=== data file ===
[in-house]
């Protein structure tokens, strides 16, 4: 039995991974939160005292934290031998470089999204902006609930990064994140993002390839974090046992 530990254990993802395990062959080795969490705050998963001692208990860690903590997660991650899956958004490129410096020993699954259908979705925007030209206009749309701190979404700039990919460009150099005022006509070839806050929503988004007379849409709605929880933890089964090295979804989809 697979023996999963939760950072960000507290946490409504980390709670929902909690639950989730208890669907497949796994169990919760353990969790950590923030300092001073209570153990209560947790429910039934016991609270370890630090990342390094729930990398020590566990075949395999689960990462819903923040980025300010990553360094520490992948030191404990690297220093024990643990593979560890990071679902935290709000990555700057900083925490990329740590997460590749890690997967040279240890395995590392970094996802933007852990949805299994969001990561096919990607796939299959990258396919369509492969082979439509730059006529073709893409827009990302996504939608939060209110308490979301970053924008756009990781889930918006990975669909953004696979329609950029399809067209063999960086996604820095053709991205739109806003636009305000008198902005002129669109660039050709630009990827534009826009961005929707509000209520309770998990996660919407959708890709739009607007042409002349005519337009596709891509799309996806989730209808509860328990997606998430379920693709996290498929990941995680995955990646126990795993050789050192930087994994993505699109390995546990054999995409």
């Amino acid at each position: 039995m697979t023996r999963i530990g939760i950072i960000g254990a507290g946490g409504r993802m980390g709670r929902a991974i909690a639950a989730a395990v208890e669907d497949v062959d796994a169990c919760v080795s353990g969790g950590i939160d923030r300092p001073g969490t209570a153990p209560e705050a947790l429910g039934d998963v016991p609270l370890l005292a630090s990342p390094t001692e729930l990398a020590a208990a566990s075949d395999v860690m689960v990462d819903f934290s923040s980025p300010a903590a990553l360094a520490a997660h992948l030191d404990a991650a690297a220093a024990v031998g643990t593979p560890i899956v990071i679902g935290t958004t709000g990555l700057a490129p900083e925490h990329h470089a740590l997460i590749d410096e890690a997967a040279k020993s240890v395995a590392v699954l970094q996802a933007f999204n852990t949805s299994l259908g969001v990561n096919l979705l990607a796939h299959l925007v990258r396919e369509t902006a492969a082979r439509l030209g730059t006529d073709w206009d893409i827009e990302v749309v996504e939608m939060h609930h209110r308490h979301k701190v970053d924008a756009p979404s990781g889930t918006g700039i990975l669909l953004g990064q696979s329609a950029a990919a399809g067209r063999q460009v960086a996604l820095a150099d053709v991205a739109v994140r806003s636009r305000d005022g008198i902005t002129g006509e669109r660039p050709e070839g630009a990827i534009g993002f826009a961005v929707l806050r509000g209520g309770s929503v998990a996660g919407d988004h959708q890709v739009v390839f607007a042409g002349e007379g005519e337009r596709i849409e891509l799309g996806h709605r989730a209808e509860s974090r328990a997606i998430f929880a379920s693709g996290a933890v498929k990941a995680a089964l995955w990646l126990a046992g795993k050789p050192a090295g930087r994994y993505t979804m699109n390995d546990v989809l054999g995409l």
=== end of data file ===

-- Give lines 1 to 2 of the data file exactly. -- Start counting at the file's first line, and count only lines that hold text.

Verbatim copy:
[in-house]
């Protein structure tokens, strides 16, 4: 039995991974939160005292934290031998470089999204902006609930990064994140993002390839974090046992 530990254990993802395990062959080795969490705050998963001692208990860690903590997660991650899956958004490129410096020993699954259908979705925007030209206009749309701190979404700039990919460009150099005022006509070839806050929503988004007379849409709605929880933890089964090295979804989809 697979023996999963939760950072960000507290946490409504980390709670929902909690639950989730208890669907497949796994169990919760353990969790950590923030300092001073209570153990209560947790429910039934016991609270370890630090990342390094729930990398020590566990075949395999689960990462819903923040980025300010990553360094520490992948030191404990690297220093024990643990593979560890990071679902935290709000990555700057900083925490990329740590997460590749890690997967040279240890395995590392970094996802933007852990949805299994969001990561096919990607796939299959990258396919369509492969082979439509730059006529073709893409827009990302996504939608939060209110308490979301970053924008756009990781889930918006990975669909953004696979329609950029399809067209063999960086996604820095053709991205739109806003636009305000008198902005002129669109660039050709630009990827534009826009961005929707509000209520309770998990996660919407959708890709739009607007042409002349005519337009596709891509799309996806989730209808509860328990997606998430379920693709996290498929990941995680995955990646126990795993050789050192930087994994993505699109390995546990054999995409």